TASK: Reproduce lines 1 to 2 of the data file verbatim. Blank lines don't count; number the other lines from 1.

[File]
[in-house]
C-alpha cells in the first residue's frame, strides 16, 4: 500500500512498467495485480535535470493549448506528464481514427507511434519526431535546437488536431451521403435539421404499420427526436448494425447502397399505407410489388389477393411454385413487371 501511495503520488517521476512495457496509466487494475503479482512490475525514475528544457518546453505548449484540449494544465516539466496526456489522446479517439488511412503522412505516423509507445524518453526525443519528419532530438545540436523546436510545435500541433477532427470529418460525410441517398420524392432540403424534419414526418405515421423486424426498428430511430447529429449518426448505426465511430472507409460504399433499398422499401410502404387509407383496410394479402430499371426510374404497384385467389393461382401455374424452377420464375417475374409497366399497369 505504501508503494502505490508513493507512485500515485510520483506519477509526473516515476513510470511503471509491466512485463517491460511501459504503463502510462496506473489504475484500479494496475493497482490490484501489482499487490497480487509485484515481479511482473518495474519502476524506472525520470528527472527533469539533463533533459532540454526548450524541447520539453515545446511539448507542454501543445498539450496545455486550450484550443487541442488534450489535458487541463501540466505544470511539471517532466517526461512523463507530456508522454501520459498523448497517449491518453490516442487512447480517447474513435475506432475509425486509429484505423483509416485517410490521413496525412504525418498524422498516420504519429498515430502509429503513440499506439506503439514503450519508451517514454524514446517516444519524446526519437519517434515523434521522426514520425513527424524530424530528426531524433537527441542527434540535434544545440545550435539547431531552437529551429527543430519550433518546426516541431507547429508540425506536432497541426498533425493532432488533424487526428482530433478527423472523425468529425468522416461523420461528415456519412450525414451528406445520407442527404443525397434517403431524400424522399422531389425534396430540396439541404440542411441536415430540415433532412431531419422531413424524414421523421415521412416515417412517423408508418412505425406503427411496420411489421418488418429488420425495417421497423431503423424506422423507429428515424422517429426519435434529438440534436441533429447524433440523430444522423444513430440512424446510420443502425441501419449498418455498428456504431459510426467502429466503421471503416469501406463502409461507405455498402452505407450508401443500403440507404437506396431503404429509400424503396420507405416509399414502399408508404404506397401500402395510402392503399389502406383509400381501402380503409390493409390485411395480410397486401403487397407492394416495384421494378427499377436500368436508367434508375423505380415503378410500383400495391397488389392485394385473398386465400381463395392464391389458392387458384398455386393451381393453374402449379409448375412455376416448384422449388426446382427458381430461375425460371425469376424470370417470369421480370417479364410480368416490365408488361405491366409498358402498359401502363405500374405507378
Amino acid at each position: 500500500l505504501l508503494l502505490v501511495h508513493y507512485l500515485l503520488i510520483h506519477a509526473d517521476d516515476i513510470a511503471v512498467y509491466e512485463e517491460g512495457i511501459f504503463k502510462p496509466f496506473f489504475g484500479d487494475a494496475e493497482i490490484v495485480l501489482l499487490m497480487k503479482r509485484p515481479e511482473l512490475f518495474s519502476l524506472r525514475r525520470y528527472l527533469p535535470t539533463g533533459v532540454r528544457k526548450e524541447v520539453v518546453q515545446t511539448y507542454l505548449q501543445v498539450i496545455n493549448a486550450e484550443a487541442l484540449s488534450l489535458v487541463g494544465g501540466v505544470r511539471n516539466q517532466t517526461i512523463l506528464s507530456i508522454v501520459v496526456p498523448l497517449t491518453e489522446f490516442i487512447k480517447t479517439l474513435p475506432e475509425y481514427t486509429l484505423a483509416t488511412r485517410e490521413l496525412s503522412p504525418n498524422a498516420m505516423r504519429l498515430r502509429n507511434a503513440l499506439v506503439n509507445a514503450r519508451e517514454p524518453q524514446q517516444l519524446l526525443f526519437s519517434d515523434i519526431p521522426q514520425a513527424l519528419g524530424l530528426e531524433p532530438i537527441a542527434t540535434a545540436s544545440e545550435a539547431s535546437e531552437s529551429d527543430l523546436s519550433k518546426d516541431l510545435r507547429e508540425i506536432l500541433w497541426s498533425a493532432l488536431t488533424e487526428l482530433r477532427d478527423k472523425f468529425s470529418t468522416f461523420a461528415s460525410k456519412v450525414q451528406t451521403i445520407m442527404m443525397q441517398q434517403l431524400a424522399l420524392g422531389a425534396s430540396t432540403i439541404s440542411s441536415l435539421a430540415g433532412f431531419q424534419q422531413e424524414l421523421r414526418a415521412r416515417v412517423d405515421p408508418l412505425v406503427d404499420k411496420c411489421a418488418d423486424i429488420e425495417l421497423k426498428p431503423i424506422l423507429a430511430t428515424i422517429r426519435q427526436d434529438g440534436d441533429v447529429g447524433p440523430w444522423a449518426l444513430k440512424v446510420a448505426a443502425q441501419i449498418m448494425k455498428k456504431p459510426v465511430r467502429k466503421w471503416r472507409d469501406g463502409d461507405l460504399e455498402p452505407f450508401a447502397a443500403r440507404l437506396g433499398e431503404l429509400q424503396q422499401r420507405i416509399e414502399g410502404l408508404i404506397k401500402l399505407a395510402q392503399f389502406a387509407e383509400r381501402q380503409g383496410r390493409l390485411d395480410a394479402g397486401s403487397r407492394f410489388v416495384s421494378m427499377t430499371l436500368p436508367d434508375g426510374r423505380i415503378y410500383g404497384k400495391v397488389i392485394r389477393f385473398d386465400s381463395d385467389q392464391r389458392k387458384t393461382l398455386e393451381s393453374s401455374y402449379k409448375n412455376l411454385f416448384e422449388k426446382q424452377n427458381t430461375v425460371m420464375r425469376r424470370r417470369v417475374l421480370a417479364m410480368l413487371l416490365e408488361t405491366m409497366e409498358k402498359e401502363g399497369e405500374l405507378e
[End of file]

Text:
[in-house]
C-alpha cells in the first residue's frame, strides 16, 4: 500500500512498467495485480535535470493549448506528464481514427507511434519526431535546437488536431451521403435539421404499420427526436448494425447502397399505407410489388389477393411454385413487371 501511495503520488517521476512495457496509466487494475503479482512490475525514475528544457518546453505548449484540449494544465516539466496526456489522446479517439488511412503522412505516423509507445524518453526525443519528419532530438545540436523546436510545435500541433477532427470529418460525410441517398420524392432540403424534419414526418405515421423486424426498428430511430447529429449518426448505426465511430472507409460504399433499398422499401410502404387509407383496410394479402430499371426510374404497384385467389393461382401455374424452377420464375417475374409497366399497369 505504501508503494502505490508513493507512485500515485510520483506519477509526473516515476513510470511503471509491466512485463517491460511501459504503463502510462496506473489504475484500479494496475493497482490490484501489482499487490497480487509485484515481479511482473518495474519502476524506472525520470528527472527533469539533463533533459532540454526548450524541447520539453515545446511539448507542454501543445498539450496545455486550450484550443487541442488534450489535458487541463501540466505544470511539471517532466517526461512523463507530456508522454501520459498523448497517449491518453490516442487512447480517447474513435475506432475509425486509429484505423483509416485517410490521413496525412504525418498524422498516420504519429498515430502509429503513440499506439506503439514503450519508451517514454524514446517516444519524446526519437519517434515523434521522426514520425513527424524530424530528426531524433537527441542527434540535434544545440545550435539547431531552437529551429527543430519550433518546426516541431507547429508540425506536432497541426498533425493532432488533424487526428482530433478527423472523425468529425468522416461523420461528415456519412450525414451528406445520407442527404443525397434517403431524400424522399422531389425534396430540396439541404440542411441536415430540415433532412431531419422531413424524414421523421415521412416515417412517423408508418412505425406503427411496420411489421418488418429488420425495417421497423431503423424506422423507429428515424422517429426519435434529438440534436441533429447524433440523430444522423444513430440512424446510420443502425441501419449498418455498428456504431459510426467502429466503421471503416469501406463502409461507405455498402452505407450508401443500403440507404437506396431503404429509400424503396420507405416509399414502399408508404404506397401500402395510402392503399389502406383509400381501402380503409390493409390485411395480410397486401403487397407492394416495384421494378427499377436500368436508367434508375423505380415503378410500383400495391397488389392485394385473398386465400381463395392464391389458392387458384398455386393451381393453374402449379409448375412455376416448384422449388426446382427458381430461375425460371425469376424470370417470369421480370417479364410480368416490365408488361405491366409498358402498359401502363405500374405507378